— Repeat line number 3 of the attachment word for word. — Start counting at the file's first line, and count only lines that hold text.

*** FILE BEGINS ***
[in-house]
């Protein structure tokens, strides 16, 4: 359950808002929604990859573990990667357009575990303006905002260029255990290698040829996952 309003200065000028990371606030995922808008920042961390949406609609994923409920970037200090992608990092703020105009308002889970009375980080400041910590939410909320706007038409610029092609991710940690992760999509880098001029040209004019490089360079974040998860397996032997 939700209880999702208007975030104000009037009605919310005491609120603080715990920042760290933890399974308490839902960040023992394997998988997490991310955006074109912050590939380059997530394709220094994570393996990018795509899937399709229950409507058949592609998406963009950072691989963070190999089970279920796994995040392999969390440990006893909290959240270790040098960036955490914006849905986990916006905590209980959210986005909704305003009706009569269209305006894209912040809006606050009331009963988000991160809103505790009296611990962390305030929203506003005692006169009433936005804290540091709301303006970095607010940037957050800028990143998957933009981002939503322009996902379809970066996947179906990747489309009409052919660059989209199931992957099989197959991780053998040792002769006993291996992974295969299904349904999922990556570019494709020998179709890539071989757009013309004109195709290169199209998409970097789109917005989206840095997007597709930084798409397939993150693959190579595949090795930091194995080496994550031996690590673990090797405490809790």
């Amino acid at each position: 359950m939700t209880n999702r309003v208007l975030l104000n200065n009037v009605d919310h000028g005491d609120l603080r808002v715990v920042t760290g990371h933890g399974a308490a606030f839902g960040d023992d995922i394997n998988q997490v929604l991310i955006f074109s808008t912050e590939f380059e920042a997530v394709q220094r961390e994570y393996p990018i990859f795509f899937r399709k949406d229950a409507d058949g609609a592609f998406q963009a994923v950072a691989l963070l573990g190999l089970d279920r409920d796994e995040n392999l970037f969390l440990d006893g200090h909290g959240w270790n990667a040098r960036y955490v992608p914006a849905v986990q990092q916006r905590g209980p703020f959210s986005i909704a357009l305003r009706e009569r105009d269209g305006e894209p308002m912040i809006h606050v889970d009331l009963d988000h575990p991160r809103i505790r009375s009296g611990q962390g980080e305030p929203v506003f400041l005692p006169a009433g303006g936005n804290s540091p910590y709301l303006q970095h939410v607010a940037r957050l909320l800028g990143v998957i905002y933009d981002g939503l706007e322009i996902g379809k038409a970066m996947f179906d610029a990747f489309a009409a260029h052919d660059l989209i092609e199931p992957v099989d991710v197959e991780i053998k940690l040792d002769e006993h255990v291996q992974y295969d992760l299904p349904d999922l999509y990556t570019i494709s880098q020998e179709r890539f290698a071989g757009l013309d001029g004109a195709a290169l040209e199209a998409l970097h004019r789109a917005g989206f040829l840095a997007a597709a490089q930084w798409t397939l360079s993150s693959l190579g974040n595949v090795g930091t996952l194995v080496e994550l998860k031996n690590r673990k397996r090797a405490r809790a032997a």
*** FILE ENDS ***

């Amino acid at each position: 359950m939700t209880n999702r309003v208007l975030l104000n200065n009037v009605d919310h000028g005491d609120l603080r808002v715990v920042t760290g990371h933890g399974a308490a606030f839902g960040d023992d995922i394997n998988q997490v929604l991310i955006f074109s808008t912050e590939f380059e920042a997530v394709q220094r961390e994570y393996p990018i990859f795509f899937r399709k949406d229950a409507d058949g609609a592609f998406q963009a994923v950072a691989l963070l573990g190999l089970d279920r409920d796994e995040n392999l970037f969390l440990d006893g200090h909290g959240w270790n990667a040098r960036y955490v992608p914006a849905v986990q990092q916006r905590g209980p703020f959210s986005i909704a357009l305003r009706e009569r105009d269209g305006e894209p308002m912040i809006h606050v889970d009331l009963d988000h575990p991160r809103i505790r009375s009296g611990q962390g980080e305030p929203v506003f400041l005692p006169a009433g303006g936005n804290s540091p910590y709301l303006q970095h939410v607010a940037r957050l909320l800028g990143v998957i905002y933009d981002g939503l706007e322009i996902g379809k038409a970066m996947f179906d610029a990747f489309a009409a260029h052919d660059l989209i092609e199931p992957v099989d991710v197959e991780i053998k940690l040792d002769e006993h255990v291996q992974y295969d992760l299904p349904d999922l999509y990556t570019i494709s880098q020998e179709r890539f290698a071989g757009l013309d001029g004109a195709a290169l040209e199209a998409l970097h004019r789109a917005g989206f040829l840095a997007a597709a490089q930084w798409t397939l360079s993150s693959l190579g974040n595949v090795g930091t996952l194995v080496e994550l998860k031996n690590r673990k397996r090797a405490r809790a032997a």